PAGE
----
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NFRA may get more teeth to act against audit lapses

A govt panel is in favour expanding NFRA’s oversight to some wrongful deeds of senior company officials and lapses of auditors. (Photo: Mint)Premium
A govt panel is in favour expanding NFRA’s oversight to some wrongful deeds of senior company officials and lapses of auditors. (Photo: Mint)

The company law review committee has recommended expanding NFRA’s oversight to certain wrongful deeds of senior company executives and lapses of auditors other than their professional misconduct, a person familiar with the discussions in the government said

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NEW DELHI : The National Financial Reporting Authority (NFRA) will get more powers to act against auditors and company executives if the recommendations of an expert panel that reviewed the Companies Act win government approval.

According to a person familiar with the discussions in the government, the company law review committee has recommended expanding NFRA’s oversight to certain wrongful deeds of senior company executives and lapses of auditors other than their professional misconduct.

The audit regulator may get powers to seek information from directors, key managerial people and company promoters and take action against them when a statutory auditor is being investigated for a violation of law, the person cited above said on condition of anonymity. This means that in case of a collective failure or a fraud involving collusion between the auditor and the company’s top brass, the auditor will not be the only one who will face regulatory action.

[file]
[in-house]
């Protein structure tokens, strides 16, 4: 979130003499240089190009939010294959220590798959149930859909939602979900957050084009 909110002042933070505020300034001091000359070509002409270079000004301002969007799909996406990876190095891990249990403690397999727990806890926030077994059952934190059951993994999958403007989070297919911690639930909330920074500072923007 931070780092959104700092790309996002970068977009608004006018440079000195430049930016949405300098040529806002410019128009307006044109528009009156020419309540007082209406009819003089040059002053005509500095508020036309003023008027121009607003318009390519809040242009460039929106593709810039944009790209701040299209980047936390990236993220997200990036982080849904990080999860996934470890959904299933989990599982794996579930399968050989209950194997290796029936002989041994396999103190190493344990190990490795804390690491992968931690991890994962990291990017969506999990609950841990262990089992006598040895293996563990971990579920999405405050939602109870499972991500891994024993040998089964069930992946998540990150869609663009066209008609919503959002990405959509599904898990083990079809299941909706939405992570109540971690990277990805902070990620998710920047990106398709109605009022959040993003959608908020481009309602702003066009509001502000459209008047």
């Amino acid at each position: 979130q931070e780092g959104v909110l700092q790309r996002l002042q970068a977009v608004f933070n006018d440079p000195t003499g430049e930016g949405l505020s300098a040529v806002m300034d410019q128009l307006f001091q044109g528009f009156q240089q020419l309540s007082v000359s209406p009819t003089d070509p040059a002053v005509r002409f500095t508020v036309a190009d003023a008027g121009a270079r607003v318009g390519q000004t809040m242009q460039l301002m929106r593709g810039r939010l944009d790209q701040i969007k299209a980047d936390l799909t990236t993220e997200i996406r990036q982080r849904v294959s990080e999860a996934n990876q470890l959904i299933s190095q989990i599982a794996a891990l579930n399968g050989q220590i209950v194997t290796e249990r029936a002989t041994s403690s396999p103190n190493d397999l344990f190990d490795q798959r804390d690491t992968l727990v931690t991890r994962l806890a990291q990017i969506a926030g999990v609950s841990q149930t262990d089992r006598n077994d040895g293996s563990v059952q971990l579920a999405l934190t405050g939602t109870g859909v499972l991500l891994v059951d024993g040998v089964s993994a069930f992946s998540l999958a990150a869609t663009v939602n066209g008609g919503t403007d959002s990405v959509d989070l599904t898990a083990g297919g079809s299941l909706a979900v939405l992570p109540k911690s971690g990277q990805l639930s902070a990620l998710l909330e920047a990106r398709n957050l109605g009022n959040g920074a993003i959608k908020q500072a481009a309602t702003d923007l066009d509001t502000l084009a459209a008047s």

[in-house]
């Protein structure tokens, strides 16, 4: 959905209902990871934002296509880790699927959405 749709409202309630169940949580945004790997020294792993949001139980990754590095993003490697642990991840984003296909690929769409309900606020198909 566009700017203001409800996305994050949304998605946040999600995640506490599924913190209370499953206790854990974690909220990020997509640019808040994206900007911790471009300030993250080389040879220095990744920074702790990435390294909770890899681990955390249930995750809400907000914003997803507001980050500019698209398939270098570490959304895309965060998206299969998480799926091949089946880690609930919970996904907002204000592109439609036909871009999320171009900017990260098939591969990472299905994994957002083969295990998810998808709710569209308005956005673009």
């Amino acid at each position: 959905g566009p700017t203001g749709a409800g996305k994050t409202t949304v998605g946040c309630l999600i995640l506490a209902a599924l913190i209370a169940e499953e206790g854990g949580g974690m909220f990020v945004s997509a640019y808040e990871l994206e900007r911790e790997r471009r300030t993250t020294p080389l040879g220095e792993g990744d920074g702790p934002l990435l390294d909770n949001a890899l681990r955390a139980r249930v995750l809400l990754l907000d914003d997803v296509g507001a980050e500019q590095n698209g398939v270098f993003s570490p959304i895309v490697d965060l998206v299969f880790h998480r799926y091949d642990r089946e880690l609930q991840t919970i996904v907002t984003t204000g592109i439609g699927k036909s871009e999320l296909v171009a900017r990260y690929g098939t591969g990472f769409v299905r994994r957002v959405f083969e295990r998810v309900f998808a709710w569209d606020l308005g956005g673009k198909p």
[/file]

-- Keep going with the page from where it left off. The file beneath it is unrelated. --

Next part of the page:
An email sent to the corporate affairs ministry on Sunday seeking comments for the story remained unanswered at the time of publishing.

The Institute of Chartered Accountants of India (ICAI), the accounting and auditing profession’s self-regulator which takes disciplinary action against erring auditors, often finds it hard to obtain information from top company executives.

Expanding NFRA’s regulatory ambit to cover such instances will ensure that along with an erring auditor, the management and major shareholders will be held accountable, the person cited above said.

Directors play a vital role in preparing the company’s financial statements and maintaining records.

The committee on company law review also recommended more powers to NFRA for making regulations with adequate safeguards, similar to what other regulators such as the Insolvency and Bankruptcy Board of India (IBBI) have.

The panel was led by Rajesh Verma, secretary in the ministry of corporate affairs. It included experts like Kotak Mahindra Bank managing director and chief executive officer Uday Kotak, former Lok Sabha secretary general T.K. Viswanathan and former ICAI president Amarjit Chopra.

The NFRA may also get more teeth to deal with auditor lapses under the Companies Act, which may not qualify as ‘professional or other misconduct. This would include, for example, failure to file annual returns.

Last October, NFRA had disclosed the names of more than a thousand statutory auditors who had not filed their annual returns, painting a grim picture of the audit profession in India.

The annual return to be filed by an auditor gives a host of details ranging from its registration and PAN number to details of fee received, details of the partners and the number of employees.

In the NFRA-2 form, the auditor also has to disclose if the firm has quit the audit assignment of any company in the previous three years or has withdrawn its audit report on financial statements or has withdrawn its consent to use its name in a report in the preceding three years.

“Strengthening the audit framework and the regulator is critical for the corporate sector and for India to be a globally competitive economy," said Vijay Kapur, former director at the Institute of Chartered Accountants of India.

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